Two significant collections of previously classified historical documents are now available in the CIA's FOIA Electronic Reading Room.

The first collection, widely known as the "Family Jewels," consists of almost 700 pages of responses from CIA employees to a 1973 directive from Director of Central Intelligence James Schlesinger asking them to report activities they thought might be inconsistent with the Agency's charter.

The second collection, the CAESAR-POLO-ESAU papers, consists of 147 documents and 11,000 pages of in-depth analysis and research from 1953 to 1973. The CAESAR and POLO papers studied Soviet and Chinese leadership hierarchies, respectively, and the ESAU papers were developed by analysts to inform CIA assessments on Sino-Soviet relations.

According to ABC News The recruitment of mafia men to plan the assassination of Fidel Castro, the wiretapping and surveillance of journalists who reported on classified material, and the two-year confinement in the United States of a KGB defector -- those are just a few of the past CIA activities revealed in documents released Tuesday. [...]

Update:A more in-depth look at some of the "activities inconsistent with the Agency's charter" from The Seattle PI.

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Friday, June 15, 2007
Eric Burdon, remember him?
I'm just like so bummed.

His nibs sez, "Hey. Look at this!"

Eric Burdon and the Animals are playing at the Chukchansi Gold Resort And Casino in Coarsegold, CA.


[heart sinks]

Those were the days, my friend.

[/heart sinks]

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Wednesday, June 13, 2007
Ray Bradbury: Fahrenheit 451 Misinterpreted - Amy E. Boyle Johnston
Ray Bradbury: Fahrenheit 451 Misinterpreted - Amy E. Boyle Johnston, LA Weekly.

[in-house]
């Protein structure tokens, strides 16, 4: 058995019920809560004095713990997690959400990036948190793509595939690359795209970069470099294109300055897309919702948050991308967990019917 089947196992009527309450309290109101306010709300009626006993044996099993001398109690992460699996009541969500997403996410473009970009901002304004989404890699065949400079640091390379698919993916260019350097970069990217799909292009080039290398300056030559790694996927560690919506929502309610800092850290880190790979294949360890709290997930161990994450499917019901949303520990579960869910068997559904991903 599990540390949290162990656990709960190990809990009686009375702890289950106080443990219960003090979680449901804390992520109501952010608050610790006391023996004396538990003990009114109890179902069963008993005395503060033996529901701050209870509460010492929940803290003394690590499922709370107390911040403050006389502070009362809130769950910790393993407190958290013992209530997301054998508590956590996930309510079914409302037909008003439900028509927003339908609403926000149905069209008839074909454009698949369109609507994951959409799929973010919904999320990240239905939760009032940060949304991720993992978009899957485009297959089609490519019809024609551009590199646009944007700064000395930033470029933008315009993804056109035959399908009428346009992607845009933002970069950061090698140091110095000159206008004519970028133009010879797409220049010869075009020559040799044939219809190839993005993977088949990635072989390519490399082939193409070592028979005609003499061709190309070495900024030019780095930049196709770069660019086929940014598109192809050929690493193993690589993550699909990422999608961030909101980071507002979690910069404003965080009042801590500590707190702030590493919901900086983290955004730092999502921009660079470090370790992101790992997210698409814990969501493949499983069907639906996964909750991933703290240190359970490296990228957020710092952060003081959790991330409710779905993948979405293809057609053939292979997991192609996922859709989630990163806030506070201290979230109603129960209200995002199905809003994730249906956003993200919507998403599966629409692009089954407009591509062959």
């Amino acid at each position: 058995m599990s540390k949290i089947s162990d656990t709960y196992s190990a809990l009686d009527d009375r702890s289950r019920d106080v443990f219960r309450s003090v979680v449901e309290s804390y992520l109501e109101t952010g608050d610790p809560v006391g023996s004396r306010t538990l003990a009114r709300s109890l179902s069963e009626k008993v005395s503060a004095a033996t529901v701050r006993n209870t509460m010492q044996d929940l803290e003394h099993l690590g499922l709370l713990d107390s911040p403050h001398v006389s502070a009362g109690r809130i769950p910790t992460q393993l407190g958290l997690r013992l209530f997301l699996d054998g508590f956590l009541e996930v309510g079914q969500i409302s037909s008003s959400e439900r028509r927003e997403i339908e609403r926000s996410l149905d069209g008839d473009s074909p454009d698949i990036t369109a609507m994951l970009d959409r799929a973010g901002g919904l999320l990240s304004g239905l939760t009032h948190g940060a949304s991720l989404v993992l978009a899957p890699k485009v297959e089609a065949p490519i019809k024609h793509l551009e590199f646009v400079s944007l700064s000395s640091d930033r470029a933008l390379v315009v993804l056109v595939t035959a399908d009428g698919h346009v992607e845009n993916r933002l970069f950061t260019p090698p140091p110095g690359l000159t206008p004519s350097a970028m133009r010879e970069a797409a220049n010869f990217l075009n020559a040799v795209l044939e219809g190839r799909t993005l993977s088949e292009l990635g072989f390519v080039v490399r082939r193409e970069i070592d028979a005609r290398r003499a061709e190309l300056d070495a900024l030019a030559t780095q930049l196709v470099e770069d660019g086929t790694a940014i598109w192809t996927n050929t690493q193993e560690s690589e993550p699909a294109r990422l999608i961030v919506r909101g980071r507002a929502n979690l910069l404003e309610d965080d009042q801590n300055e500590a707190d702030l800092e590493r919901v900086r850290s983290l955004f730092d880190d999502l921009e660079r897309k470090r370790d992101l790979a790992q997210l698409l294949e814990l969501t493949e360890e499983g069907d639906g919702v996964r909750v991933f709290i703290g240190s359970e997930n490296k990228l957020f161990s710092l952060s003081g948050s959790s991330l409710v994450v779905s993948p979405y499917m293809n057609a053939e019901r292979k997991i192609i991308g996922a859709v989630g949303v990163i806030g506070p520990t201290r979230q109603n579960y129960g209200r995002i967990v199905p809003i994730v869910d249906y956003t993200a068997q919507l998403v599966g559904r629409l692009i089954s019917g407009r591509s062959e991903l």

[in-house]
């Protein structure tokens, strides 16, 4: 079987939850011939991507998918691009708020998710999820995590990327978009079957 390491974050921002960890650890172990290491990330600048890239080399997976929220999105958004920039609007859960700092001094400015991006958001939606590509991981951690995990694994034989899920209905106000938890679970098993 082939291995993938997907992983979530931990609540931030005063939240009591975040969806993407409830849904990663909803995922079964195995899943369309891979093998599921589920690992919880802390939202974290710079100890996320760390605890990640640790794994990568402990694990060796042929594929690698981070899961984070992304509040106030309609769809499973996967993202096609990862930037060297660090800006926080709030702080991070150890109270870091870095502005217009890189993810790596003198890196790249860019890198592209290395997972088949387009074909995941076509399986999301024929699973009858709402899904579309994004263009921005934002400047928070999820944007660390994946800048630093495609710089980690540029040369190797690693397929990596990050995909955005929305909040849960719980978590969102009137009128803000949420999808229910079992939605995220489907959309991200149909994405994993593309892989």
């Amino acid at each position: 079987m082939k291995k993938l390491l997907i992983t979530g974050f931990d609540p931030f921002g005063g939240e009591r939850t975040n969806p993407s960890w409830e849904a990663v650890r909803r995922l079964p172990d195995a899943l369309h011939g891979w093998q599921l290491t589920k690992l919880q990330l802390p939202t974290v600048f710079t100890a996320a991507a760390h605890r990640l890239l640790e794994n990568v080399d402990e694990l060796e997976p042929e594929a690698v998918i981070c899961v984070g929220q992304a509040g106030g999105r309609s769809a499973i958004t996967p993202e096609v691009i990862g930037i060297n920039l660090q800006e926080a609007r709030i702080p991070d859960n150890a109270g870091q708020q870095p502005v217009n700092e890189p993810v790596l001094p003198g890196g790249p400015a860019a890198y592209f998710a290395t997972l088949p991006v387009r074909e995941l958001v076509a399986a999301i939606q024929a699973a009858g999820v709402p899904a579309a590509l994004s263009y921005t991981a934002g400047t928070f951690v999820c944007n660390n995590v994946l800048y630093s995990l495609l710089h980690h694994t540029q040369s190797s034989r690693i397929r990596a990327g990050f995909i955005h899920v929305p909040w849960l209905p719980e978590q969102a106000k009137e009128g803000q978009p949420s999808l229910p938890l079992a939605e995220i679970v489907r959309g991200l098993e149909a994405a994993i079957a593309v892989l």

Bradbury, a man living in the creative and industrial center of reality TV and one-hour dramas, says it is, in fact, a story about how television destroys interest in reading literature.

"Television gives you the dates of Napoleon, but not who he was," Bradbury says, summarizing TV's content with a single word that he spits out as an epithet: "factoids." He says this while sitting in a room dominated by a gigantic flat-panel television broadcasting the Fox News Channel, muted, factoids crawling across the bottom of the screen.

His fear in 1953 that television would kill books has, he says, been partially confirmed by television's effect on substance in the news. The front page of that day's L.A. Times reported on the weekend box-office receipts for the third in the Spider-Man series of movies, seeming to prove his point.

"Useless," Bradbury says. "They stuff you with so much useless information, you feel full." He bristles when others tell him what his stories mean, and once walked out of a class at UCLA where students insisted his book was about government censorship. He's now bucking the widespread conventional wisdom with a video clip on his Web site (, titled "Bradbury on censorship/television."

As early as 1951, Bradbury presaged his fears about TV, in a letter about the dangers of radio, written to fantasy and science-fiction writer Richard Matheson. Bradbury wrote that "Radio has contributed to our 'growing lack of attention.'... This sort of hopscotching existence makes it almost impossible for people, myself included, to sit down and get into a novel again. We have become a short story reading people, or, worse than that, a QUICK reading people."


"I was worried about people being turned into morons by TV," Bradbury says in the censorship/television video clip. The collection of clips includes his explanation of how he wrote Fahrenheit 451 in nine days in a clip titled (oddly enough) FAHRENHEIT 451.

The Bradbury site also includes a wonderful obit for Marguerite Susan McClure (Maggie) Bradbury, who died in 2003.

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Anthony Trollope
Welcome to Anthony Trollope

We're bringing Trollope's world to life with character descriptions, plot summaries, details of Trollope's career as well as free e-texts of the novels to download.

It's the 150th anniversary of Barchester Towers. Stop on by. Grab a piece of cake!